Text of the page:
This is the way life IS in the Arnold family !
Earlier this week, a friend and I had a “spirited debate” about whether a story was plot-driven or character-driven. 

My opinion (or, you might say, the correct opinion, hee hee) was that it was plot-driven when it should have been character-driven. Events happened to the character that forced him to react in the only way anyone would. Yes, many acts required intelligence, bravery, and an ability to deceive. But the character never grew or changed. Even the romance developed as a natural consequence to the plot, and the main character never showed any real emotion or desire to be in the relationship.
It isn’t enough to focus your entire story on the actions of one character. The story needs to follow the inner growth of the character, the character should not simply change because of external influences. Do not allow your character to be a Mr. Potato Head, with the outside emotions changing but nothing happening at the core.


Filed under Depression, Plot, three thing thursday, writing process

After a Week of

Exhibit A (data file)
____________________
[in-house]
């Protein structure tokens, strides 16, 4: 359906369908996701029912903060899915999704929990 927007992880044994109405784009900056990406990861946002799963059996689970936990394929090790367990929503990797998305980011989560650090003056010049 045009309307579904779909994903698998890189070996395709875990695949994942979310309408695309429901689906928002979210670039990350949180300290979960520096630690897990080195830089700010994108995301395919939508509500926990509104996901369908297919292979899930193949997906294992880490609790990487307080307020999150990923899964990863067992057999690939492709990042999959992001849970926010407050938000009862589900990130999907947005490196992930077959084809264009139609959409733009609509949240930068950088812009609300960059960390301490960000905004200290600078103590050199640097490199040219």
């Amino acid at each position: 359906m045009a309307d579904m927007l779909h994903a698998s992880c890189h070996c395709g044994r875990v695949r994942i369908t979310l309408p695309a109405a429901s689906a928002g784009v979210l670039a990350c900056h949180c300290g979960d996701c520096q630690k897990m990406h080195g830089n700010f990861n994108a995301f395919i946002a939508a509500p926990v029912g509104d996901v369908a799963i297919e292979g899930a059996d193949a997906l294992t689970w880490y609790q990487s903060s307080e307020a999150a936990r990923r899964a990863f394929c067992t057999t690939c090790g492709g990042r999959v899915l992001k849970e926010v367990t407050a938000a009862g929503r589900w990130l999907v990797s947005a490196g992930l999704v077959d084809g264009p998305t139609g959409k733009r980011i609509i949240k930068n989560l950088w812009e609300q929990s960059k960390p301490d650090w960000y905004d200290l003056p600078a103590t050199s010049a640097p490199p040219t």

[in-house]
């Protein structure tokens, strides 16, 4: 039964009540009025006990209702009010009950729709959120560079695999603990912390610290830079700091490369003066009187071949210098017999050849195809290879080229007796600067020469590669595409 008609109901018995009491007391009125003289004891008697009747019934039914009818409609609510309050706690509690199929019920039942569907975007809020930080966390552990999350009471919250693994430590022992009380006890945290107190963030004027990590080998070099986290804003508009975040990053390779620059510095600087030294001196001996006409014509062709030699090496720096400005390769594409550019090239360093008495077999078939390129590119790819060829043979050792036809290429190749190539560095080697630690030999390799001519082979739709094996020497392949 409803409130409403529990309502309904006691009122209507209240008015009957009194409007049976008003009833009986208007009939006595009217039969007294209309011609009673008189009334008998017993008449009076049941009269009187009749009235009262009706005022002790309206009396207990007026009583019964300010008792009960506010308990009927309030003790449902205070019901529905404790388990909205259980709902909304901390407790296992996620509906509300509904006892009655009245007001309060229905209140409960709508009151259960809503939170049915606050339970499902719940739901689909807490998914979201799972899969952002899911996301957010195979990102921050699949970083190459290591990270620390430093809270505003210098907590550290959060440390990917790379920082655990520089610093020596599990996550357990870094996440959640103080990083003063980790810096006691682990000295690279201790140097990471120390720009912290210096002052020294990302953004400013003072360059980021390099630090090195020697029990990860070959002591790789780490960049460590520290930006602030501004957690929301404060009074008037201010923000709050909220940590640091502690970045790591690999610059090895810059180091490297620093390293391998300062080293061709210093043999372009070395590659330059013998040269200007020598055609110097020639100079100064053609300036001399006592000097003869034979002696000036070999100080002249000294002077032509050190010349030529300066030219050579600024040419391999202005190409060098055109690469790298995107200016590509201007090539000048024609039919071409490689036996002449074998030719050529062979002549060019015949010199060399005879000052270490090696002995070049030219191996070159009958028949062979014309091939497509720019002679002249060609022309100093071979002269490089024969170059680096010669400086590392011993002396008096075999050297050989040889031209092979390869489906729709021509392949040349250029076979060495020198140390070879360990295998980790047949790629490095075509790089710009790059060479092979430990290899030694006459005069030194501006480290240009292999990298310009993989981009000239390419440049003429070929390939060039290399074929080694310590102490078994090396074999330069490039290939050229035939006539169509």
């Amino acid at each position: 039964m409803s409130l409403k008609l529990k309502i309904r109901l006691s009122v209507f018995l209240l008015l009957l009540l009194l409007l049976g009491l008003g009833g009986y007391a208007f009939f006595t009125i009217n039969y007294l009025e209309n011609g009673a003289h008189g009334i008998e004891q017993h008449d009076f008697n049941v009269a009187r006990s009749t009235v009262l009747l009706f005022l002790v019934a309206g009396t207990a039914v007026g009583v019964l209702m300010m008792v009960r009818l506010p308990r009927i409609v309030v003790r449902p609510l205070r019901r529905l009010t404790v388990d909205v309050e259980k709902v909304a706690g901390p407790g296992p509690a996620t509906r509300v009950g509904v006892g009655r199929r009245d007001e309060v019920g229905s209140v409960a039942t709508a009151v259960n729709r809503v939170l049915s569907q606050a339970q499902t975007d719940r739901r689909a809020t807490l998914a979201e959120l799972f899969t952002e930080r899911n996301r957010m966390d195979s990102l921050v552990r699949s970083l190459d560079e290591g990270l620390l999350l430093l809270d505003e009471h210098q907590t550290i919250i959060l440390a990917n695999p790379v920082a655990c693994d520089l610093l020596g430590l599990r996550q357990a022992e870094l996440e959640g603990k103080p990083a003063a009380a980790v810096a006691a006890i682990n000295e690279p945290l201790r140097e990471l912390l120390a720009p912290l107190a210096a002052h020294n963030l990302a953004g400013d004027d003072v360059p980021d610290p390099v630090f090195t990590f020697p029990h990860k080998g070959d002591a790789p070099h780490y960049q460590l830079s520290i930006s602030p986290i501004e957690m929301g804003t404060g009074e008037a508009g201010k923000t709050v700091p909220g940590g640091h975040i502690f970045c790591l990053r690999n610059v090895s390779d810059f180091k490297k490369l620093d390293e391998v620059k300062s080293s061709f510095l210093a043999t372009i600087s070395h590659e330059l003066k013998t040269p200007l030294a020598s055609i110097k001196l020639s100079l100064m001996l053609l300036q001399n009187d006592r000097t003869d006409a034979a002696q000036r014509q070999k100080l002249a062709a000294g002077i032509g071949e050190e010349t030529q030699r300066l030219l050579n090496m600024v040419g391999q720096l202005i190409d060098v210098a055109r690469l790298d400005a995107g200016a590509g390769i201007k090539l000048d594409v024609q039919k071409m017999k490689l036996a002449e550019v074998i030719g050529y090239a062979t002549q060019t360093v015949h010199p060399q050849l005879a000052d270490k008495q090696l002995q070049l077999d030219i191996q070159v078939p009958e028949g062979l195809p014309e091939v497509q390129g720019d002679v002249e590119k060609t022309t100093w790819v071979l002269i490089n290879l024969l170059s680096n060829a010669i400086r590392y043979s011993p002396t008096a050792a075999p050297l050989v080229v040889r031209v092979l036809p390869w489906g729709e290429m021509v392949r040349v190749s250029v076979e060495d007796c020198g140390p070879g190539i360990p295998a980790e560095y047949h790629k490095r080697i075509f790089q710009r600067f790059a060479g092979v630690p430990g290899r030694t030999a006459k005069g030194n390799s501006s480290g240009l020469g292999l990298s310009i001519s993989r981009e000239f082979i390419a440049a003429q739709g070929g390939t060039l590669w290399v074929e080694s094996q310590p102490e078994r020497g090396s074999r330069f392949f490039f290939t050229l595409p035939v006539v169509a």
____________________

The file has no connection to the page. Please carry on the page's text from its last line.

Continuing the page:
really rude people, surprises that were hurtful, and dumb stuff, it’s nice to fall in my novel and  enjoy it.

I love to write. Mostly. I don’t love writing middles. But I love ends.

I especially love to have written.


And to see my book in print.

A box of ARCs of NEVER SAID arrived on Friday.


There’s something lovely about slipping into my own made up worlds.

And into other people’s, too.


A dearest friend told me she had only one book left in her because she’s teaching.

Only one left.

No! I said. Stop teaching.

Just write.


My note today is this–YOU have something to say. There are PEOPLE who need to hear what you have to say. Stop waiting around. Stop giving excuses.